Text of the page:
After moving to the U.S. to study photography, Mexico-based photographer Elizabeth Moreno has spent the past two and a half years documenting her birthplace of La Paz, Baja California Sur. During that time, with help from a Jovenes Creadores 2009-2010 Grant (given by FONCA-CONACULTA), she has been able to document the daily life of the ranchero communities in the area. For her efforts toward this burgeoning project, which is titled “Lejos de las Urbes, Cerca de la Tierra,” Ms. Moreno was recently awarded the 2010 Daylight Magazine / CDS Work-in-Process Prize. She is continuing work on the project throughout the next year and will have an exhibition of the work in February in La Paz, Baja California Sur. This past week, Daylight caught up with Ms. Moreno to ask her some questions about the project as well as about her experiences working as a documentary photographer.
Interview by Trent Davis Bailey
Photographs by Elizabeth Moreno
Daylight: Could you explain your series, “Lejos de las Urbes, Cerca de la Tierra,” (“Far from the Cities, Close to the Earth”) as it relates to present-day social, economic, and environmental factors?
Elizabeth Moreno: With this series I am trying to portray a way of life that is rapidly changing and most likely coming to an end in the Peninsula of Baja California. As it has happened around the world since the industrial revolution, the countryside is being abandoned and its people absorbed by the urban environment. In this transition, a lot of their culture, traditions and knowledge are being lost.
Because of the isolation in which they live, the rancheros of Baja California have maintained the same lifestyle for almost 300 years. And now, for many reasons — such as bad remuneration for their work, a lack of sustainable development support by the government and/or NGOs, and the rancheros selling their land at very cheap prices — a lot of the younger generations are migrating to towns or cities.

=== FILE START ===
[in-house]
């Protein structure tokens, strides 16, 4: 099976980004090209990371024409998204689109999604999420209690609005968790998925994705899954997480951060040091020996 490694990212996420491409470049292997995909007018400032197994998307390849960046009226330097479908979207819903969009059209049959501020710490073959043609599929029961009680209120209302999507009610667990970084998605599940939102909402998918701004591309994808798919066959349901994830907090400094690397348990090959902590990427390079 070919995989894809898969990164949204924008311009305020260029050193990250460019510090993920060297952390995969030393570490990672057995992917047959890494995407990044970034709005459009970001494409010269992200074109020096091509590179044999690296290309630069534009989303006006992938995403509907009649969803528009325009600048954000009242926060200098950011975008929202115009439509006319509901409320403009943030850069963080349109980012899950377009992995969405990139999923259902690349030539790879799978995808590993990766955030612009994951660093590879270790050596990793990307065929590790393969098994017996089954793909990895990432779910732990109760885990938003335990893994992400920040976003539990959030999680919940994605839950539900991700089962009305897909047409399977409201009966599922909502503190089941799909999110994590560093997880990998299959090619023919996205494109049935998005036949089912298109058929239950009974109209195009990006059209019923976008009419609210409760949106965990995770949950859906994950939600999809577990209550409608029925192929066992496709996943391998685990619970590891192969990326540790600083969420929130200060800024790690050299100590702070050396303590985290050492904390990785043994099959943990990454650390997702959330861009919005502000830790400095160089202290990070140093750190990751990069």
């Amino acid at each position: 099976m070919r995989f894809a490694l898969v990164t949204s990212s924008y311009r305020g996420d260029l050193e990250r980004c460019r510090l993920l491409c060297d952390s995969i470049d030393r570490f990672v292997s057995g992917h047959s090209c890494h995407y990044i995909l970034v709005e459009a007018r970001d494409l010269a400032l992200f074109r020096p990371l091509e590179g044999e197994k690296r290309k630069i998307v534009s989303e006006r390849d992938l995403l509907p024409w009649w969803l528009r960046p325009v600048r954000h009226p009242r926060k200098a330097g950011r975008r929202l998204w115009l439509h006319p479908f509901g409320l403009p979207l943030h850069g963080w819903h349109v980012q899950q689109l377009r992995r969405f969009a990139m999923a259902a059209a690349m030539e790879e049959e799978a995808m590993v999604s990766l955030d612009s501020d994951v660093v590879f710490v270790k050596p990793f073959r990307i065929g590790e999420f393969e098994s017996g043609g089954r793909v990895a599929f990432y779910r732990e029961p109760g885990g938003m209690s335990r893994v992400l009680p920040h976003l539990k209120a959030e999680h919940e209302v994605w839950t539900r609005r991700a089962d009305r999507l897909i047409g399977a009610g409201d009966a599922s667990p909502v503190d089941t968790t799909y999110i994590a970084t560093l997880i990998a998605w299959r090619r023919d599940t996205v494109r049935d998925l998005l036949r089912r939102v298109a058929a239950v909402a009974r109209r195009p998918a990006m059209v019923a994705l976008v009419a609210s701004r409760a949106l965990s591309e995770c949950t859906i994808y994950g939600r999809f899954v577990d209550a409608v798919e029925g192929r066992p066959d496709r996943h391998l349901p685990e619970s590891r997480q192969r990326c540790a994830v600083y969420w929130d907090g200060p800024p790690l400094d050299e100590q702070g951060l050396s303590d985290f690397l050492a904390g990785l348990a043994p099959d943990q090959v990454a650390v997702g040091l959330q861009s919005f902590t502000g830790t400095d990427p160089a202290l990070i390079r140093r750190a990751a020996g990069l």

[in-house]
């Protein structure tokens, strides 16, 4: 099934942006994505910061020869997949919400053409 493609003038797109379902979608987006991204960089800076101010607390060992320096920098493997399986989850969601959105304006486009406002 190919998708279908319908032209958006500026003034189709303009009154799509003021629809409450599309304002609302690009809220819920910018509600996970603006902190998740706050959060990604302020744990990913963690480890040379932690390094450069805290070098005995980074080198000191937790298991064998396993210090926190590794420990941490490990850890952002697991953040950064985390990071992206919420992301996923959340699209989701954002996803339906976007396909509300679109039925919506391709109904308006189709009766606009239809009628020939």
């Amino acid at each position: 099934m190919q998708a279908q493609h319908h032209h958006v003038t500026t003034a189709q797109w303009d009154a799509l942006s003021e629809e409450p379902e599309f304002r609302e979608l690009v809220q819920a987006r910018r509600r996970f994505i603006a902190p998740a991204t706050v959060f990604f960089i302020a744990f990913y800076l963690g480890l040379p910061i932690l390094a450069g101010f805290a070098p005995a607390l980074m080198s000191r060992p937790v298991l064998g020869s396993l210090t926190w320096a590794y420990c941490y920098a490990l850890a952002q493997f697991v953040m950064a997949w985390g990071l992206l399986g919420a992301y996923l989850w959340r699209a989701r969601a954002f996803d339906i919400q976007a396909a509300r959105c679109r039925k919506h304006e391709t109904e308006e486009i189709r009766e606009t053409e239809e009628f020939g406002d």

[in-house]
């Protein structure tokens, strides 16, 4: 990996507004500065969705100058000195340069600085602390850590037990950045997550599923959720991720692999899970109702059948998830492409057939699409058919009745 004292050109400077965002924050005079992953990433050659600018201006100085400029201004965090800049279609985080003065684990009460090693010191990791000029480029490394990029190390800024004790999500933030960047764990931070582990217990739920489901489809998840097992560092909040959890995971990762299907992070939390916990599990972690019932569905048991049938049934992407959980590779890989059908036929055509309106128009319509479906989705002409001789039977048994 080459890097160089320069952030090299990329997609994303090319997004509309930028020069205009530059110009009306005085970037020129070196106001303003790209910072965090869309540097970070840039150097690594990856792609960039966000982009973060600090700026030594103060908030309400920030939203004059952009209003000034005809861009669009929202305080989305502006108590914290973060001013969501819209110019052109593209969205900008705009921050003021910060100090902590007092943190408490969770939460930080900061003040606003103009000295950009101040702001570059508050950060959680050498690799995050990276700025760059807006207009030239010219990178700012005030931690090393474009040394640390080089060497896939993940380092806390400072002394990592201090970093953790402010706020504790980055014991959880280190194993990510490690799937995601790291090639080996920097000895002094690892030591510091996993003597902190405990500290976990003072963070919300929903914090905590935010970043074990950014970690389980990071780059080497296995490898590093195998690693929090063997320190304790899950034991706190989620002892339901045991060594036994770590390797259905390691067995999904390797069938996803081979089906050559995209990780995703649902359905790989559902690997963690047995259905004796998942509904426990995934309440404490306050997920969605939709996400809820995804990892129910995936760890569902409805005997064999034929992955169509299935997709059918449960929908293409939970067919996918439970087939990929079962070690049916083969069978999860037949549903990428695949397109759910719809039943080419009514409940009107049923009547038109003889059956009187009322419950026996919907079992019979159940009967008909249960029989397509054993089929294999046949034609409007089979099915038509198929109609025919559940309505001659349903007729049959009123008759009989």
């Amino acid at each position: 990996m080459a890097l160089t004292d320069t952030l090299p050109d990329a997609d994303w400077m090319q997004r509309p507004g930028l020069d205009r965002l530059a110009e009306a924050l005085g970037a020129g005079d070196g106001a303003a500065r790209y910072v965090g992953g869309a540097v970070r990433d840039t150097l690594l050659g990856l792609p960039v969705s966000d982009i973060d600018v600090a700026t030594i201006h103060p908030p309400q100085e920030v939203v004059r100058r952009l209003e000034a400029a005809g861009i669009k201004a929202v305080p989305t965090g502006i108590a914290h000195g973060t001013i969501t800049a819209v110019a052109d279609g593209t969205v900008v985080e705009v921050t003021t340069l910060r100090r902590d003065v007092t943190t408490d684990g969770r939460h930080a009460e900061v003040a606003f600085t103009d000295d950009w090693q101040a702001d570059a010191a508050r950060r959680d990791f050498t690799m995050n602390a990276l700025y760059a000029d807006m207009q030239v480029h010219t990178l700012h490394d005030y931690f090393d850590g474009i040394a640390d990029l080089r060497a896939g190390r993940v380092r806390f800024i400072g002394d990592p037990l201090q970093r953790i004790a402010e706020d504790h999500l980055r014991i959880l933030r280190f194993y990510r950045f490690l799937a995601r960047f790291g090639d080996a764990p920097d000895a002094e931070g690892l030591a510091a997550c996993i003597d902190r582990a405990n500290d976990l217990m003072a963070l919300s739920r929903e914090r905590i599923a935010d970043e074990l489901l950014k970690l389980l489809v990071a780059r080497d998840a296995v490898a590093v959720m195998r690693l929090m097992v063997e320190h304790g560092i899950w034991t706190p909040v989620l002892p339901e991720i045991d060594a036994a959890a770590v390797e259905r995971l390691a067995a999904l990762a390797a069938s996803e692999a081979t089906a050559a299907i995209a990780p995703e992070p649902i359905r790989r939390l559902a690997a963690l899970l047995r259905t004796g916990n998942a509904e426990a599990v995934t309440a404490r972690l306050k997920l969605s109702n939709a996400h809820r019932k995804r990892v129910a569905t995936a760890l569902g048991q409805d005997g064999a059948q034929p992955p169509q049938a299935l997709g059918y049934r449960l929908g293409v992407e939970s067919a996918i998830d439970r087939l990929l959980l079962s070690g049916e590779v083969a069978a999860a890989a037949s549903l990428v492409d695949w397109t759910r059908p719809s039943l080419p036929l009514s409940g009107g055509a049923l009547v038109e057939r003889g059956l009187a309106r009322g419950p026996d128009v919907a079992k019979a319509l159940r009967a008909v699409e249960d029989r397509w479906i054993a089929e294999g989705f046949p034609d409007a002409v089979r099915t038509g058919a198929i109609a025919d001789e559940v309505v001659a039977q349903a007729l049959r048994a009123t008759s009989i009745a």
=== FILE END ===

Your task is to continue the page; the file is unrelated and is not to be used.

Talking about environmental issues, I think that the rancheros, with a little support and direction from the government and NGOs, could be the best [facilitators] to take care of the peninsula’s fragile environment. But most of the time, because of deficient communication, urban people perceive the rancheros as predators and as a threat to the environment even though they have managed to be productive and live in this land for three centuries.
From the series, “Lejos de las Urbes, Cerca de la Tierra."
D: I’m interested in your use of the diptych as an aesthetic practice. More specifically, what inspired you to use diptychs for photojournalistic pursuits?
EM: I used diptychs in my previous project, “Huellas,” which paired untouched and transformed landscapes of Baja California Sur. Upon completion of “Huellas,” I wanted to take this way of photographing to a project that involved people. My current project (“Lejos de las Urbes, Cerca de la Tierra”) started with the idea to portray the rancheros within their environment. Working with diptychs allows me to put more emphasis on the little details I find in their surroundings. By using two contiguous images, I try to give more power to the images, show bits of information about their culture … and set [this information] side-by-side with each person I photograph. While I was working this way, I also started to photograph moments in their daily life. In this case, using a diptych allows me to play with time. It is the same event but each image is registered seconds, sometimes minutes apart. I find these instances more challenging to photograph because I have almost no time to scout the shot. It has to be identified and organized into two frames at the time that it is happening and you don’t know if it will work until you put the two images together. I find this way of shooting more exciting, even though I love doing the portrait part of the project too.